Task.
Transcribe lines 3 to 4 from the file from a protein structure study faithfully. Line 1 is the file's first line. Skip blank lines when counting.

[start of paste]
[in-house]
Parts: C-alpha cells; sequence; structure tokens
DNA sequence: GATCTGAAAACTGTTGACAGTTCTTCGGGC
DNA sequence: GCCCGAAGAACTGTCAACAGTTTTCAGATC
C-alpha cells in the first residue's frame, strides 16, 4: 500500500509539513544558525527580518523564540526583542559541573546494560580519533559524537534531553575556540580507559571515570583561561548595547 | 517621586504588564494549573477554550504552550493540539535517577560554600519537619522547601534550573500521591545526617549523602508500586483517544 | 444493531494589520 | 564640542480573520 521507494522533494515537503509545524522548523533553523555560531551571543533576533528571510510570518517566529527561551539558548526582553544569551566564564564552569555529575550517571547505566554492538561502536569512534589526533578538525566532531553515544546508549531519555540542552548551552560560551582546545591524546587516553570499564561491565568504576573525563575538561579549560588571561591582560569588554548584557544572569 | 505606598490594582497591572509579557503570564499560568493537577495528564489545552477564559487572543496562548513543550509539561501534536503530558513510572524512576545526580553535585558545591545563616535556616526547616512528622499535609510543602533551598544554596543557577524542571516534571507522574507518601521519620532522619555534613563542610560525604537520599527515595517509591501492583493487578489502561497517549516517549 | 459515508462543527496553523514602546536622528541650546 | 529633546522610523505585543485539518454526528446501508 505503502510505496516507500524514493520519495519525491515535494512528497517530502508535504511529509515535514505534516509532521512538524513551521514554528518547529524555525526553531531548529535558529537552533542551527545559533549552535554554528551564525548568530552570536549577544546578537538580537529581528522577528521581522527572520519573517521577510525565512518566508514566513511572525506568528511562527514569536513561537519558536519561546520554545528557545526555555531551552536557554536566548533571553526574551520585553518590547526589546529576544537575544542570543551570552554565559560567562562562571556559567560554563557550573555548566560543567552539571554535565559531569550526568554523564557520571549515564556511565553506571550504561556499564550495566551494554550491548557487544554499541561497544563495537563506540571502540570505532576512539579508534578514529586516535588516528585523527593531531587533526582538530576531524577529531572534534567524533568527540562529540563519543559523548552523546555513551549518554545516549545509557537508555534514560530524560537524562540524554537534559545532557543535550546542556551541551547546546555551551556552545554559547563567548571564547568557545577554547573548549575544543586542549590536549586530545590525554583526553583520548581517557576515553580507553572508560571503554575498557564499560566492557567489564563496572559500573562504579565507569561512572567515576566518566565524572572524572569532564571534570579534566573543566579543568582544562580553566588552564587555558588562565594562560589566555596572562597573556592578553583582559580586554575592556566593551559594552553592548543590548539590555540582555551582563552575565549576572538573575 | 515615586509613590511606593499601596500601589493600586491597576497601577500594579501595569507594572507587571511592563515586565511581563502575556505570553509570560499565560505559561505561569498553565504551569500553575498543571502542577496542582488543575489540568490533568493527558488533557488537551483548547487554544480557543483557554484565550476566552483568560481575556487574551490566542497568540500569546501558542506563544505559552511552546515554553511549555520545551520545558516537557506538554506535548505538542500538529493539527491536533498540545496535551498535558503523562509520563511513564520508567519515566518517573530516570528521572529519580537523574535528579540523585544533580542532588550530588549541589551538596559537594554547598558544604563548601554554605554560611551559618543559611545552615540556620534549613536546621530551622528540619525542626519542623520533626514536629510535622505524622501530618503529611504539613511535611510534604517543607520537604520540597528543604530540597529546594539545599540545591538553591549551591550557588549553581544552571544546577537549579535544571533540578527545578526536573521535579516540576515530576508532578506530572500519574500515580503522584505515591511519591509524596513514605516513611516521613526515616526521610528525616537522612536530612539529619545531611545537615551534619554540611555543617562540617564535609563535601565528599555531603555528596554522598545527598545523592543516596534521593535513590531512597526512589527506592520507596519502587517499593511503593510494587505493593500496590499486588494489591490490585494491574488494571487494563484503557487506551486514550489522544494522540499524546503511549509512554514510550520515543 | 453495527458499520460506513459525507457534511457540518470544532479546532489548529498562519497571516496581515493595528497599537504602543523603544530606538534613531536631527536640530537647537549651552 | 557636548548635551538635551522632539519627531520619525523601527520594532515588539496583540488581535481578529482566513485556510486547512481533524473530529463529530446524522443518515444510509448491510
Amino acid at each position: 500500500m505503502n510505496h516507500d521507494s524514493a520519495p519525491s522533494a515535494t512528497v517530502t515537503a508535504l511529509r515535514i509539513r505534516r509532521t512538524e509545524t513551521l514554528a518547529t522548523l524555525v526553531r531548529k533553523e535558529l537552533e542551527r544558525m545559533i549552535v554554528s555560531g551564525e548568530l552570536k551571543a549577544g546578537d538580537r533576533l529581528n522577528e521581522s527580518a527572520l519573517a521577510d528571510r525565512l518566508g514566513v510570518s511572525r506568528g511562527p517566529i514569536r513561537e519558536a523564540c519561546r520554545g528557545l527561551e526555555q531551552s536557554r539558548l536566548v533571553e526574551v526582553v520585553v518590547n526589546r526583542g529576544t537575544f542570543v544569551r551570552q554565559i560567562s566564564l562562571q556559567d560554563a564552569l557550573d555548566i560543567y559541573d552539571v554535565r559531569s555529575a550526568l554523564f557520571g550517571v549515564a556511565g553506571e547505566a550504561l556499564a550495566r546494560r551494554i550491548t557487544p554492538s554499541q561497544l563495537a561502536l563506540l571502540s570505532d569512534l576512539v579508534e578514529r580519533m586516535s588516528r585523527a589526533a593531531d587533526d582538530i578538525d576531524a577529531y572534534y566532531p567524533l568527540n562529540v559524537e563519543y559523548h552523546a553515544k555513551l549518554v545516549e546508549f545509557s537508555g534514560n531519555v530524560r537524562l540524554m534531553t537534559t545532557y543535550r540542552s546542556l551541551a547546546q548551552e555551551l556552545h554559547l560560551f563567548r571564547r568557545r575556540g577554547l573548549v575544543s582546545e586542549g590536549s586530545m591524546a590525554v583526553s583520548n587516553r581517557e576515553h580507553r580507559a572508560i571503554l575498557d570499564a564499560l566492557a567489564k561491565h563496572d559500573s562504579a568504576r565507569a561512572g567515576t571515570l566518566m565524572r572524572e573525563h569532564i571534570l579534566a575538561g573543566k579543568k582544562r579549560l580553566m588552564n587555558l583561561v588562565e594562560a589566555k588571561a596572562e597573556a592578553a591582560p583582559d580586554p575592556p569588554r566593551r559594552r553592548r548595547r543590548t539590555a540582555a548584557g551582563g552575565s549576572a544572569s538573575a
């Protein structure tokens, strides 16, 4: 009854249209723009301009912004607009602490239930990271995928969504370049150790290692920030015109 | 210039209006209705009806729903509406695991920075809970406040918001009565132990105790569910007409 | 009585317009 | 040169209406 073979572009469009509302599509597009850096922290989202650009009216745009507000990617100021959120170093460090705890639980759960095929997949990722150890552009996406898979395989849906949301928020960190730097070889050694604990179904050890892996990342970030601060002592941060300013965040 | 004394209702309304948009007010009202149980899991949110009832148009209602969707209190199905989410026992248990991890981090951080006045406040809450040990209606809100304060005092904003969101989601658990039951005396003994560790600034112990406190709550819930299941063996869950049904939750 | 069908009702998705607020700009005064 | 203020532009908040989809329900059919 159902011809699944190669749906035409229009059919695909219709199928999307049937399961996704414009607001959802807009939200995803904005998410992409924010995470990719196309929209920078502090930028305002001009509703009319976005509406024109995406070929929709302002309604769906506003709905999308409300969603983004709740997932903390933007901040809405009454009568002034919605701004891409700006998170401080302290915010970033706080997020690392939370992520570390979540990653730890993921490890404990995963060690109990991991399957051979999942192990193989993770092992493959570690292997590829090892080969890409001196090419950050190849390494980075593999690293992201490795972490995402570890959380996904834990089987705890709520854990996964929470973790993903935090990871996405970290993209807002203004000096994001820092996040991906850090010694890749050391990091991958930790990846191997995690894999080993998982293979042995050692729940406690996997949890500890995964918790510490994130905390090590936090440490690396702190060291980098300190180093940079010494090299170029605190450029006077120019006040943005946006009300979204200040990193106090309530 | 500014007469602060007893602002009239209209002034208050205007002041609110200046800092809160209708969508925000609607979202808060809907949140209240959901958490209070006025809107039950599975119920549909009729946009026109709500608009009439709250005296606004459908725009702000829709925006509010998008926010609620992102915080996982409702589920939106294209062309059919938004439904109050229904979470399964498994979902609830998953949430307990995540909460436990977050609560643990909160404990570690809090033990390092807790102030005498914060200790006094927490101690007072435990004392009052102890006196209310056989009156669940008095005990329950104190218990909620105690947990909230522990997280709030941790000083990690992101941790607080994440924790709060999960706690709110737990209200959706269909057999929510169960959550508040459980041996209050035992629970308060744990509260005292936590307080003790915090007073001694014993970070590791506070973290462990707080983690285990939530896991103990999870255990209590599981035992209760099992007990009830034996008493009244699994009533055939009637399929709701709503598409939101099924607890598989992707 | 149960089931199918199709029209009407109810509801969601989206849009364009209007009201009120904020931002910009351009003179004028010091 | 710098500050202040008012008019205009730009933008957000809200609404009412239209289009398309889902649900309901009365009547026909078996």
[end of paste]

DNA sequence: GATCTGAAAACTGTTGACAGTTCTTCGGGC
DNA sequence: GCCCGAAGAACTGTCAACAGTTTTCAGATC